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I was wondering how many concurrent research projects a typical math researcher works on at a given time. I ask because I currently have the oppertunity to start a second project on something I'm fairly familiar with (background reading-wise). One of the main reasons I'm considering taking in a second project is because the first one is going rather slowly (I've hit a roadblock which is potentially insurmountable). If you do work on multiple projects, do you tend to jump between them the moment you get stuck or do you dedicate your full attention to one of them, for say, a week? What's your secret to staying productive?

Just to be specific, let's limit "projects" to writing (contributing to) papers you intend to publish in the near future. As well, "working on" should be interpreted as dedicating a sizable chunk of your time to researching the problem at hand. I do not wish to count projects that you put aside for more than a few weeks until you have an inspiration.

I understand the question is somewhat subjective and the obvious answer is that it depends on the person in question. The way I see it is when you work on multiple problems, part of the reason is that you are hedging your bets on which problem will end up solved. However, I'm just interested in the overall average (which im guessing has little variance) and more importantly whether it's bigger than 1.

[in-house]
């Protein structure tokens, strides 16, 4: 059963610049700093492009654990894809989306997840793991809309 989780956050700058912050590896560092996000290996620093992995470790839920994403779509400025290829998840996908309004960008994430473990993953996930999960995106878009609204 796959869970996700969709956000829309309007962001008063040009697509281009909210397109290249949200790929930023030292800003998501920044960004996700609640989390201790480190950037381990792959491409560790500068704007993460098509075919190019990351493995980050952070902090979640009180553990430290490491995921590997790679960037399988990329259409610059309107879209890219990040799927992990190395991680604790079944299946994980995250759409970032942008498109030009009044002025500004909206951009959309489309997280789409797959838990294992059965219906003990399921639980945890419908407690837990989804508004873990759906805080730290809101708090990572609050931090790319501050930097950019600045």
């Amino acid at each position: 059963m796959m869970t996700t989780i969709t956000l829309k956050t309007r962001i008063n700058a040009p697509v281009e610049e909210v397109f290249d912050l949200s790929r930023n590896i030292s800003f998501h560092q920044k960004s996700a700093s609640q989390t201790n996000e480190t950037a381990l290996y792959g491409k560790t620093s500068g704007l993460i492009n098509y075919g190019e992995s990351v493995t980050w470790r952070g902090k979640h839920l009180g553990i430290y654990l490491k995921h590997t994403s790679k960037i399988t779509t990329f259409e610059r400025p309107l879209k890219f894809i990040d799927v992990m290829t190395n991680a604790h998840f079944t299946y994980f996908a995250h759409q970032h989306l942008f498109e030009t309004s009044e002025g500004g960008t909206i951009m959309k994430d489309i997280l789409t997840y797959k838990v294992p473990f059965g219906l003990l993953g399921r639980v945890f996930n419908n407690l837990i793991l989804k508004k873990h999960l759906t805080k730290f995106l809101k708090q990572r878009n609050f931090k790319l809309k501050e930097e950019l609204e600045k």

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closed as off topic by Daniel Moskovich, José Figueroa-O'Farrill, Andrés Caicedo, Steven Gubkin, Ben Webster Mar 3 '11 at 23:40

Questions on MathOverflow are expected to relate to research level mathematics within the scope defined by the community. Consider editing the question or leaving comments for improvement if you believe the question can be reworded to fit within the scope. Read more about reopening questions here.If this question can be reworded to fit the rules in the help center, please edit the question.

Curiously, why has this question been closed? – Alex R. Mar 3 '11 at 23:47
While I don't like the decision I am not surprised by it; there is a somewhat widespread general dislike of this type of question, and the fact that you made the question quite personal and perhaps too playful (bragging rights and so on) might have contributed. Also, I think it should be CW. Yet, what I find truly surprising is that it got a downvote without comment. – user9072 Mar 3 '11 at 23:57
Thanks. The bragging part was a playful addition, but I see what you mean. I'll take it out – Alex R. Mar 4 '11 at 0:00
I'm afraid surveys of the crowd are not in the scope of MathOverflow. You might ask if there have been studies or surveys in the past. – S. Carnahan Mar 4 '11 at 3:51
4 . – Allen Knutson Mar 4 '11 at 4:00